Tag Archives: Sean Silva

COBRA extension deadline considerations for multiemployer plan sponsors

Recently, the U.S. Departments of Labor and Treasury and the Internal Revenue Service jointly issued guidance extending certain deadlines related to COBRA continuation coverage.

The extension of deadlines described are based on the “Outbreak Period,” which is defined as the period from March 1, 2020, until 60 days after the federal government declares the end of the National Emergency, or other such date announced by the agencies. The guidance issued by the agencies also includes suspension of time limits related to HIPAA special enrollment rights and filing benefit claims, appeals, and external reviews during the Outbreak Period. These time limits do not begin to run out until the end of the Outbreak Period.

In this Multiemployer Alert, Milliman’s Sean Silva and Eric Walters discuss the COBRA election period, COBRA payment deadlines, and the potential impact on plan sponsors.

Know the specifics of your health and welfare stop-loss policy

Many trusts that provide medical and prescription drug benefits on a self-insured basis do not have sufficient assets to absorb the impact of unexpected large claims. As a result, self-insured trusts often protect themselves against the impact of large claims by contracting with a stop-loss carrier. As fiduciaries to health and welfare trusts, trustees must understand the details regarding their stop-loss carrier contracts in order to ensure the trust is receiving the most competitive price while also receiving sufficient protection against large claims in order to maintain sufficient trust assets. This Multiemployer Review article by Milliman consultants Sean Silva and David Stoddard focuses on specific stop-loss policies employed by multiemployer plan sponsors.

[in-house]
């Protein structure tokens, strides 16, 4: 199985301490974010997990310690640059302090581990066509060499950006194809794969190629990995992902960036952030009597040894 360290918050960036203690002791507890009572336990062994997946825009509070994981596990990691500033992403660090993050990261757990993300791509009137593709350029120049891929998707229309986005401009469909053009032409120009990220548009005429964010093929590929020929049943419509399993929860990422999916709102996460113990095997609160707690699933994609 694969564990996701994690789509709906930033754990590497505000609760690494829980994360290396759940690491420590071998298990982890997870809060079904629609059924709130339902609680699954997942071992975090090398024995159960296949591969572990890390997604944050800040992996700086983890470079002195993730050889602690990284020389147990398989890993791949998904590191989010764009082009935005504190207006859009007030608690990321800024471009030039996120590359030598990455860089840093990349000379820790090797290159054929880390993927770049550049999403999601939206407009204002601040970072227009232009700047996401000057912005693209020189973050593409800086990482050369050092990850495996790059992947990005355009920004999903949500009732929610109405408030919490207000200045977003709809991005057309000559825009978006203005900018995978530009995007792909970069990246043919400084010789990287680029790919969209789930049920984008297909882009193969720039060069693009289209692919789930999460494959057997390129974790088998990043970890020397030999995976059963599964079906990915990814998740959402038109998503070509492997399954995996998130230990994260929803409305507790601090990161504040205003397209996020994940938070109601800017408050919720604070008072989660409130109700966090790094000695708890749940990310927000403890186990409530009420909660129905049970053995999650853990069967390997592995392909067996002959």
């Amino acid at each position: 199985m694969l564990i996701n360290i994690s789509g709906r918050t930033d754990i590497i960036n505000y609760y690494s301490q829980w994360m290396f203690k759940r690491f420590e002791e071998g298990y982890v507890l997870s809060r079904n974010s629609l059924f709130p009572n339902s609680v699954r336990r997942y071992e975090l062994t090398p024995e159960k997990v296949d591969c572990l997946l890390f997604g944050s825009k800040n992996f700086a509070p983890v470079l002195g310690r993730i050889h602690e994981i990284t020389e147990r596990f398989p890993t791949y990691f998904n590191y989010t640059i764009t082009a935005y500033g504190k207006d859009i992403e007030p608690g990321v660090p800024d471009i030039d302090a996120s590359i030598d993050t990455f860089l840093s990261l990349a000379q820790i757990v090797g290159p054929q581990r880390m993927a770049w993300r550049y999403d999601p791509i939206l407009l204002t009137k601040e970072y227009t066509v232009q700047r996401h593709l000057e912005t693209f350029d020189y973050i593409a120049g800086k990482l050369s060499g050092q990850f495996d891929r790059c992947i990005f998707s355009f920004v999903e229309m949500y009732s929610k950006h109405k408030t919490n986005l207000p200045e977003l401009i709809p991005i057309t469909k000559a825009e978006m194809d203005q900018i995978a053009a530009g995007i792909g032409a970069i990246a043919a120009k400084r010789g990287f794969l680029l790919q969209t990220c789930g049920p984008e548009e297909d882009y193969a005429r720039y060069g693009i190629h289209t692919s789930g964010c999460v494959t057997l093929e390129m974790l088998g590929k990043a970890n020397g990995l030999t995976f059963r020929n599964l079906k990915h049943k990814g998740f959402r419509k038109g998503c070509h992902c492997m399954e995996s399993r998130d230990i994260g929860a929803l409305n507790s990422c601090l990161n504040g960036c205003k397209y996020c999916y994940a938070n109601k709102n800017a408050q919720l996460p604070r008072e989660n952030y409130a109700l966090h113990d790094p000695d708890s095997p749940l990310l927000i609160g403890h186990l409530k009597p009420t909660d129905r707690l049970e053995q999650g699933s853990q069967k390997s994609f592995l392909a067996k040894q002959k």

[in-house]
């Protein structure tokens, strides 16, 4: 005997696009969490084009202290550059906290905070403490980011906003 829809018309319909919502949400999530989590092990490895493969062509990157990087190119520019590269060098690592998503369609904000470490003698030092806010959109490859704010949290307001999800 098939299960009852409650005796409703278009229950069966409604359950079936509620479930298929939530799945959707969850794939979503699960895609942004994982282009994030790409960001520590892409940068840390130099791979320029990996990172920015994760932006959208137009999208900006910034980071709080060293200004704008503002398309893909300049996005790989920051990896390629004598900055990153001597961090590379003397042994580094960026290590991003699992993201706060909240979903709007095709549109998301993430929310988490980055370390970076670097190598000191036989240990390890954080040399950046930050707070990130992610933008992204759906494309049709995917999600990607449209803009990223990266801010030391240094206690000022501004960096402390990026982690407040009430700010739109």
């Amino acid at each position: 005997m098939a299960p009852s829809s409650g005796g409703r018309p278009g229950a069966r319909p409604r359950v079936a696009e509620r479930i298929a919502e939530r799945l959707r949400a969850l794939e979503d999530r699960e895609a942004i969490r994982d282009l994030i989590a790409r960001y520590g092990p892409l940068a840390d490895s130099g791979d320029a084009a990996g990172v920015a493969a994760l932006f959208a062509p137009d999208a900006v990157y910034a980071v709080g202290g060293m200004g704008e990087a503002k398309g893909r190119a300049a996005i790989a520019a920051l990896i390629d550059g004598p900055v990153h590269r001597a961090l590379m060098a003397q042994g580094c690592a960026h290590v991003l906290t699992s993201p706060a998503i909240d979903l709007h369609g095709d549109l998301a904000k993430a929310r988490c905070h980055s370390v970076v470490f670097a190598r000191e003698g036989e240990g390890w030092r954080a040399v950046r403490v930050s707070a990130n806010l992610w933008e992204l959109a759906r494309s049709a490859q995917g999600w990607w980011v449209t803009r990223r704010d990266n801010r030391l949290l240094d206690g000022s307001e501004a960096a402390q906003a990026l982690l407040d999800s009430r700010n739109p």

Health and welfare trusts seek increased guidance regarding continuation value

One of the primary purposes of a health and welfare trust is to develop strategies to share risk and leverage group purchasing power for the provision of health and welfare benefits to its participants. Examples of health and welfare trusts are multiple employer trusts (METs) and Taft-Hartley multiemployer trusts.

In most instances, benefits provided under health and welfare trusts usually include medical and prescription drug coverage to participants. They also frequently include other ancillary benefits such as dental, vision, life, accidental death and dismemberment, disability, and other welfare-related options. Dependent upon the size and structure of the trust, benefits are typically provided on a fully insured basis, a self-insured basis, or a combination of both.

Due to the continued rise of healthcare costs and uncertainties about the future landscape of healthcare, plan sponsors and fiduciaries are keeping a close eye and seeking increased guidance regarding the financial status of their trusts. A variety of methods can be utilized to assess the financial status of a health and welfare trust. One of the most common methods is to estimate continuation value, or the amount of time that the trust can continue to cover the cost of benefits to its participants and pay for associated administrative, operating, and professional expenses, assuming no future income.

Continuation value can be expressed in many different ways, one of the most common being reserve months. But what level of continuation value should a health and welfare trust target? While the question is common, the answer is complex and requires assessment and understanding of a variety of factors: